How many of you have received a threatening phone call in the past 12 months demanding payment of an amount that you are sure you don’t owe?
Statistics show that 90 per cent of people have been targeted by fraudsters and scammers.
The RCMP Scams and Frauds website lists all the scams that are currently out there. The frightening reality is that new ones are being invented every day.
They include identity theft, debit and credit card fraud, email fraud, telephone scams, charitable donation fraud, lottery winnings fraud, on-line shopping fraud, investments and securities fraud and counterfeit money.
It seems that our culture has moved away from the concept of ‘A Day’s Work, A Day’s Pay’ and is more focused on how to get the ‘easy money.’ With respect to the Canada Revenue Agency, there are two scams that are currently a concern—telephone and email scams.
In my office, I have received reports that the people on the phone are very aggressive, even so far as threatening people with prison and bodily harm.
Unfortunately, many seniors are confronted by those kinds of threats.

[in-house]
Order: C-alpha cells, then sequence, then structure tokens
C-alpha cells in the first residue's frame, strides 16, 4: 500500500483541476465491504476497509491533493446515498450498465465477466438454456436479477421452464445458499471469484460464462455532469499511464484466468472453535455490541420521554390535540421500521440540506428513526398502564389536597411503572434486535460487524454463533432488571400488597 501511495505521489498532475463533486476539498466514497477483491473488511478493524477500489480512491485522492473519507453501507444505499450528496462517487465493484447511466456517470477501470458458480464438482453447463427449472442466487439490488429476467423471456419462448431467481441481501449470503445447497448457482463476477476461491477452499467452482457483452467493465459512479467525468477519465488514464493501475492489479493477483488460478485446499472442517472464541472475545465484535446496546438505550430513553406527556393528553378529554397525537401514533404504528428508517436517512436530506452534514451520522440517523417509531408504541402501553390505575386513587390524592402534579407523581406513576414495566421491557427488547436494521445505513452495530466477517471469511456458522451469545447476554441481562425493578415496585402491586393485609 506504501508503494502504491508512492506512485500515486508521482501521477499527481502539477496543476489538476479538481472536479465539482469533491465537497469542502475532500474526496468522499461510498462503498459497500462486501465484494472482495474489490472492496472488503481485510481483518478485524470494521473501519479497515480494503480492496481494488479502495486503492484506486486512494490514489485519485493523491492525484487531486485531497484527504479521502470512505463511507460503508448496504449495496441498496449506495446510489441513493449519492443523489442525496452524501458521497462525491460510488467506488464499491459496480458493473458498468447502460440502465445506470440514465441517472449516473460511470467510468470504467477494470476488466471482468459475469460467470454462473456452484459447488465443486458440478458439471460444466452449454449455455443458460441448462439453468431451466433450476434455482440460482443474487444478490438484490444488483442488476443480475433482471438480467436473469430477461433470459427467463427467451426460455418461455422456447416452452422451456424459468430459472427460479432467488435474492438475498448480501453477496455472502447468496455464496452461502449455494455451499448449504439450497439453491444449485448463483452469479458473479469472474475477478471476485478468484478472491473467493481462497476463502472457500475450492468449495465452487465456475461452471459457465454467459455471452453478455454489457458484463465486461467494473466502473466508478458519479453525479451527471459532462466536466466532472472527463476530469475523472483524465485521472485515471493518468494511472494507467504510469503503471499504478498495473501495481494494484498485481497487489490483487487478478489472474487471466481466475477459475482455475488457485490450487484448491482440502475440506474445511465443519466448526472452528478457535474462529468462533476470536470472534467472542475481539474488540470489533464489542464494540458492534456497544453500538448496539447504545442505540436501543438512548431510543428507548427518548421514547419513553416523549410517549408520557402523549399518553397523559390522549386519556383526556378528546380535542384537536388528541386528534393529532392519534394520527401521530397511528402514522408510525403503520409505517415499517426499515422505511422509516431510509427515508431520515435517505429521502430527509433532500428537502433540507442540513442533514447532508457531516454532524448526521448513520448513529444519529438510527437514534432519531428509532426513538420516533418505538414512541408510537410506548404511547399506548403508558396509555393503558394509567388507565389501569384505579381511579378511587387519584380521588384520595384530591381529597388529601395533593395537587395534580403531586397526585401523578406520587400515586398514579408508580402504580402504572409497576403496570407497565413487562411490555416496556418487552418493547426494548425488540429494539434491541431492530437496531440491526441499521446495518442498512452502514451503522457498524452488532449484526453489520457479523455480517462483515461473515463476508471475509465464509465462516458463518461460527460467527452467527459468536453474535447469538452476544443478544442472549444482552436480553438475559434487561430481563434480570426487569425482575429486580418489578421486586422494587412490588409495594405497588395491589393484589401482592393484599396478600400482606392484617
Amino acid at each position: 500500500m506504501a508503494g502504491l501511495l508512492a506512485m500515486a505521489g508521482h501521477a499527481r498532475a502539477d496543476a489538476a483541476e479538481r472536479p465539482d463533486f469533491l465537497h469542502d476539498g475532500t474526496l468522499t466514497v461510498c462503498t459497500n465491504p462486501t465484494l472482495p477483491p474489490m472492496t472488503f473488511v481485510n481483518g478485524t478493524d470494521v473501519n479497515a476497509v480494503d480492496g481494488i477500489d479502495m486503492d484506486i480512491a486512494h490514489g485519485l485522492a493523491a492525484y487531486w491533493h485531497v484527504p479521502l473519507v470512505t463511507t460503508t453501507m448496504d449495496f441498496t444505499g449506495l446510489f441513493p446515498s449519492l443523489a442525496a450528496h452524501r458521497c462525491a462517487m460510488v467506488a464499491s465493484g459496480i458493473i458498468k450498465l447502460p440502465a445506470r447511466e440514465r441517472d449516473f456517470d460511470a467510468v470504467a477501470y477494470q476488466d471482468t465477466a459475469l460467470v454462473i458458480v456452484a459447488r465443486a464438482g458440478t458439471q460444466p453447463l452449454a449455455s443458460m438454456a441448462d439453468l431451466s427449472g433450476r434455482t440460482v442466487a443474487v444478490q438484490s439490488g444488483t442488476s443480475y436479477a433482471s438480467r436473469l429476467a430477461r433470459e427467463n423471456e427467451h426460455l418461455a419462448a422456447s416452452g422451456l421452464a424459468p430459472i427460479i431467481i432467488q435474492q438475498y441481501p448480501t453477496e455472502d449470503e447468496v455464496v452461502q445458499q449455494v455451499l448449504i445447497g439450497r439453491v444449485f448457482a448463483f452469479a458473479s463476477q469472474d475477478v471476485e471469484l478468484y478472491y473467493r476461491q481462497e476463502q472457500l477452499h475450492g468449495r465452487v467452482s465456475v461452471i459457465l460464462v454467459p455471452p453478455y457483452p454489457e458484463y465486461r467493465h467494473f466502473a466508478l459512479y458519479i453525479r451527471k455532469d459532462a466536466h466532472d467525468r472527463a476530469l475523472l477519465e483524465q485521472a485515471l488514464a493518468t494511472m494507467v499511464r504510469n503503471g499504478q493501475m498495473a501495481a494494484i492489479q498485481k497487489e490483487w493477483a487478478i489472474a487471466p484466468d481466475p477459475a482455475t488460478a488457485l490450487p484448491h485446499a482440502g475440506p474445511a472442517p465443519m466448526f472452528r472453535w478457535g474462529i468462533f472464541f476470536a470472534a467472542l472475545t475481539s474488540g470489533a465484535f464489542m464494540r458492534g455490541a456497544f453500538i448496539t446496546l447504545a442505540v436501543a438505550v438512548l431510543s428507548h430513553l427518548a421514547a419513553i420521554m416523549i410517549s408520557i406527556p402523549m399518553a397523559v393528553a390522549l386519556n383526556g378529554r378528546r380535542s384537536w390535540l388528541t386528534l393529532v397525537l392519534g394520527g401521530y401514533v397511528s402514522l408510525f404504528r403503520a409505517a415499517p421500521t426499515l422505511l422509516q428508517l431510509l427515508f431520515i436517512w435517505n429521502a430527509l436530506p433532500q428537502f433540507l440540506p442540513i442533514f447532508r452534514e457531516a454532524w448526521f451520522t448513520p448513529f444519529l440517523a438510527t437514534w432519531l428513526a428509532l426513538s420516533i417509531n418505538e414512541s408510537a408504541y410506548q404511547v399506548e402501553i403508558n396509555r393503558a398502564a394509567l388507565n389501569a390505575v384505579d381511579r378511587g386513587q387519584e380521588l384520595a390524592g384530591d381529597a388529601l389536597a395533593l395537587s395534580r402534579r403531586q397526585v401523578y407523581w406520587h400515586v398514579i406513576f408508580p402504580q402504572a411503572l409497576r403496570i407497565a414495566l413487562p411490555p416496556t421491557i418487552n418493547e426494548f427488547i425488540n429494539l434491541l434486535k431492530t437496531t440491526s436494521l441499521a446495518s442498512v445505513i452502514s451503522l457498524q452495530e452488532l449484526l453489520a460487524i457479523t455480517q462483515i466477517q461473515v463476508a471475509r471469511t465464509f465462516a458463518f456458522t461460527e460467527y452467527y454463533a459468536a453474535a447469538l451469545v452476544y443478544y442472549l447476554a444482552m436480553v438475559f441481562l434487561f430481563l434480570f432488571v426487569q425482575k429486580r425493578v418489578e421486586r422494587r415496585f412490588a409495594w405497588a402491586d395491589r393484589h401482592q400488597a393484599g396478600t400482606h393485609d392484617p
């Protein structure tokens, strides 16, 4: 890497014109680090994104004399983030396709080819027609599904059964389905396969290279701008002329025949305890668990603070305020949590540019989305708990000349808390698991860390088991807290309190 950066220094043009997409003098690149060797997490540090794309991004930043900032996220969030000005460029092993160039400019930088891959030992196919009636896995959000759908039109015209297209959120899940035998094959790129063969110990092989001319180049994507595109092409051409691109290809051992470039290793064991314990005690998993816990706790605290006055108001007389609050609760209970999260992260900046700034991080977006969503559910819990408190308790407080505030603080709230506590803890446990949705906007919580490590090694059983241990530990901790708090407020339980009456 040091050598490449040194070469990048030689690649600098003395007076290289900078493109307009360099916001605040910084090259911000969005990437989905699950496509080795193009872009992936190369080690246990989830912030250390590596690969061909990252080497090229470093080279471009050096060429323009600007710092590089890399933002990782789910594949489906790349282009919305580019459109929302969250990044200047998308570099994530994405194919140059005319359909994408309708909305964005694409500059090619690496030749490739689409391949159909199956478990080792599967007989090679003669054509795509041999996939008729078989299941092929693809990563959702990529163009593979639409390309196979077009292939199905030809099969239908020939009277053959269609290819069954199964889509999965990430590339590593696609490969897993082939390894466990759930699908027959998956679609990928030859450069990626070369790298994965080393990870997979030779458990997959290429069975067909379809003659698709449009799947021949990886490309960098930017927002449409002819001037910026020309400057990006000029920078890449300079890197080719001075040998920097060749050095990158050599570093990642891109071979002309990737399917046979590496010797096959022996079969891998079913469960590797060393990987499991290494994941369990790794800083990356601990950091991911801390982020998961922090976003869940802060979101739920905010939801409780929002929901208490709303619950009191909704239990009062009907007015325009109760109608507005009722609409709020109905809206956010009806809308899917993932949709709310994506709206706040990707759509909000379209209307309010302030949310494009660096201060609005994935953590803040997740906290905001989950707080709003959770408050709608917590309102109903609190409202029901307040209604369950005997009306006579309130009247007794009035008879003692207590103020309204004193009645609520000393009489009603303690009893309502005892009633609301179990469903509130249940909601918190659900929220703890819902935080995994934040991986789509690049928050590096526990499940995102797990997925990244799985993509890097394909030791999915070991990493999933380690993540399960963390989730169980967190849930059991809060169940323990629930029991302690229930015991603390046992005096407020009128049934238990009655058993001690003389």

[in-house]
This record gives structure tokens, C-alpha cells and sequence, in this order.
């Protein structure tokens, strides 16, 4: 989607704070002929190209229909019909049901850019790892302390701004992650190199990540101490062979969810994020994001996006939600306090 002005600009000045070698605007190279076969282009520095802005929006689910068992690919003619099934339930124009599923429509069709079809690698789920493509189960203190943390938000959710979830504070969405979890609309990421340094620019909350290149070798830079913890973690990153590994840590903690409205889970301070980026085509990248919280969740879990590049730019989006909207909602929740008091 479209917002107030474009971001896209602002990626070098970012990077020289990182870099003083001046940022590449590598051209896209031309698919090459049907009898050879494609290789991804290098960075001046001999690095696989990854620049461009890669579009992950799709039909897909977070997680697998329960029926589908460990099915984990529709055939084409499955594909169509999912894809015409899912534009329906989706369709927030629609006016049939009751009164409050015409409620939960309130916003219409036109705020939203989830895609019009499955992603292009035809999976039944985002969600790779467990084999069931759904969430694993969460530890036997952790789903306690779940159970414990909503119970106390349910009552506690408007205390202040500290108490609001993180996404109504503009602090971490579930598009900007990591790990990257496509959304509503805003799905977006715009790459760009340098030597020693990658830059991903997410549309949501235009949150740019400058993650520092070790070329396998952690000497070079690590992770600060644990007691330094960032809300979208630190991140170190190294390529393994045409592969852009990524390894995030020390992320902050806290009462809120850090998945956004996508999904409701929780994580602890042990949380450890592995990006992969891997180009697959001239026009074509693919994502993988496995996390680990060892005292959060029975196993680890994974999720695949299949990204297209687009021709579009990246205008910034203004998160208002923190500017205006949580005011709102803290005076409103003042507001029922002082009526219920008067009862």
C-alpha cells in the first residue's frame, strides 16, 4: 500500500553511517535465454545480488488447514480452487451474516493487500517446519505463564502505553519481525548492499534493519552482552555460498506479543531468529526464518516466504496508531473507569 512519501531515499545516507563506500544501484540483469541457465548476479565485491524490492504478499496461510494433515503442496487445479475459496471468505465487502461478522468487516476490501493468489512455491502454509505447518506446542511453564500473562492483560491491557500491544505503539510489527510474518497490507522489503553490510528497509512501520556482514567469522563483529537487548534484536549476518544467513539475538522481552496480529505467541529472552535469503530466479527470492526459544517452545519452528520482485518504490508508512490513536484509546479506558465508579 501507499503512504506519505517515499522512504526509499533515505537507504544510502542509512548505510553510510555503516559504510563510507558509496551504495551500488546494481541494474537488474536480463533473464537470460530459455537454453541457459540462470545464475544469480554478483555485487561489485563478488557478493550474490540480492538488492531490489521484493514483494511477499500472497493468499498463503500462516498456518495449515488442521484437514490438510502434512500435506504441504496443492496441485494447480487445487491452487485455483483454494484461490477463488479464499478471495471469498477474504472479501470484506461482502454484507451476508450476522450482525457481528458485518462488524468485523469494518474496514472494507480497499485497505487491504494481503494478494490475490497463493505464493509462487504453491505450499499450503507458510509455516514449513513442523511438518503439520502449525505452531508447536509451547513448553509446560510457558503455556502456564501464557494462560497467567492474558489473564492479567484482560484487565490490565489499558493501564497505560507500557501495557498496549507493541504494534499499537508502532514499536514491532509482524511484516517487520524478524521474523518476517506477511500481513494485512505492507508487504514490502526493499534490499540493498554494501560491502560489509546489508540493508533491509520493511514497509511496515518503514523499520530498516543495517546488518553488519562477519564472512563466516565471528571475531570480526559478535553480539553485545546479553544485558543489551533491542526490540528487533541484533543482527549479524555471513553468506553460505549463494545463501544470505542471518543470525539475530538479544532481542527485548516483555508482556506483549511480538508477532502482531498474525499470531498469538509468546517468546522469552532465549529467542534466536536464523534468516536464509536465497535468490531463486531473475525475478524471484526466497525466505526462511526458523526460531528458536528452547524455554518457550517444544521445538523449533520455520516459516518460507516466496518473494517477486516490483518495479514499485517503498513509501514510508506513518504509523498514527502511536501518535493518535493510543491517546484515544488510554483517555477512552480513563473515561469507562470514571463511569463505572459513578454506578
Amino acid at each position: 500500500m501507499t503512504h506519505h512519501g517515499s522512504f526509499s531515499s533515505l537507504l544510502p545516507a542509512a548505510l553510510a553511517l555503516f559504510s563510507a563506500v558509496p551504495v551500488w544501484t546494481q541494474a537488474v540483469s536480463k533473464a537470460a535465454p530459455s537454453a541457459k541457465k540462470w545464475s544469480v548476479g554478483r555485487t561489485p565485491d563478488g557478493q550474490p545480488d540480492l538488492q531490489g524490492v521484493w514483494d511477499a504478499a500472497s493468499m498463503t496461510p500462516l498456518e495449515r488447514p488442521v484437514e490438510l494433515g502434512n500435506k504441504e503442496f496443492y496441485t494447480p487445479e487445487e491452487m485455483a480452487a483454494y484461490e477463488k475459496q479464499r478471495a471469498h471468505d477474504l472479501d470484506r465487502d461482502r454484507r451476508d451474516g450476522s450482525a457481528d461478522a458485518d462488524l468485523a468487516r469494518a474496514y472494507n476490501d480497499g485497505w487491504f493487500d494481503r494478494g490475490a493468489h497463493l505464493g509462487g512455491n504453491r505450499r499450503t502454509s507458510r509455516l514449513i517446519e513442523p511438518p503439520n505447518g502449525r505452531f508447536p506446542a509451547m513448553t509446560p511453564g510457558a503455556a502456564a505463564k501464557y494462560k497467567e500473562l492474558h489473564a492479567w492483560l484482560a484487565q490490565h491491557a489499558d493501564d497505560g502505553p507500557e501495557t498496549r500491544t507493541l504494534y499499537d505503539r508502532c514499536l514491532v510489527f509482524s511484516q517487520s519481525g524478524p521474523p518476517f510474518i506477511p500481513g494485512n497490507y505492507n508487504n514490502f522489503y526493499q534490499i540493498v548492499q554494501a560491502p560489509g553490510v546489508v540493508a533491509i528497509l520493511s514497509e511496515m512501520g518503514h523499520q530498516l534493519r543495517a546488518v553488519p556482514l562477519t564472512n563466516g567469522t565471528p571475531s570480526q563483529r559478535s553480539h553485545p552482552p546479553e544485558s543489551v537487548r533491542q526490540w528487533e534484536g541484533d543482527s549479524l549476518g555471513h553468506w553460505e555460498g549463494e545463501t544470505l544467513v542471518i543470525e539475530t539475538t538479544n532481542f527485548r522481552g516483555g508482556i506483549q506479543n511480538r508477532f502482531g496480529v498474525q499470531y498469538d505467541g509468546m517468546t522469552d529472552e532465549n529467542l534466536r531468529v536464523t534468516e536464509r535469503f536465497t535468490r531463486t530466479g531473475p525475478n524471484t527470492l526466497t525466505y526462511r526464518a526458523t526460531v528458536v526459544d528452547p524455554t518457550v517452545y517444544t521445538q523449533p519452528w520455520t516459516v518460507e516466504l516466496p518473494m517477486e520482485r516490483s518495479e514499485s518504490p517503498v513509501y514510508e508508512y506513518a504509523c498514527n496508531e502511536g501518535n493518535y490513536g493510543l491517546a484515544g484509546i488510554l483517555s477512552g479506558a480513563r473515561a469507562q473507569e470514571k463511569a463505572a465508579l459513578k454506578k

If you are sure that you don’t owe any tax, then the call is definitely a scam.
You can always call your accountant to make sure that there is no balance owing.
If you get one of these calls and you are wondering if it’s genuine, ask for the agent number.
Every CRA employee has an agent number.
Then once you get the agent number tell them that you will call them back on the CRA general line (1-800-959-8281). If they refuse to give you their agent number, or give you a fictitious one, you can check with someone at the CRA general line.
If this person is requesting payment via a credit card, CRA personnel cannot process credit card payments directly so this is fraud.
How do you report this? You can report it to your local RCMP detachment as well as the Canadian Anti-Fraud Centre at 1-888-495-8501.
You can also contact you MP or MLA and the Canada Revenue Agency at 1-800-959-8281.
Both the RCMP and the CRA website have a fraud section, so you can learn how to protect yourself.
The rule of thumb always is don’t give out any personal information about your finances on the phone.
Some CRA collection officers may be pretty aggressive, but by the time you receive a phone call from them, you would have already received several letters indicating that you have an outstanding balance and told to expect to receive a followup call.
If you receive an email demanding payment from CRA, then it is a scam.
CRA personnel do not email anyone directly.
The only access to receive online mail is through the My Account or My Business Account option directly through the CRA website. You may receive an email indicating that you have mail, but you would then need to log into your account with CRA in order to retrieve it.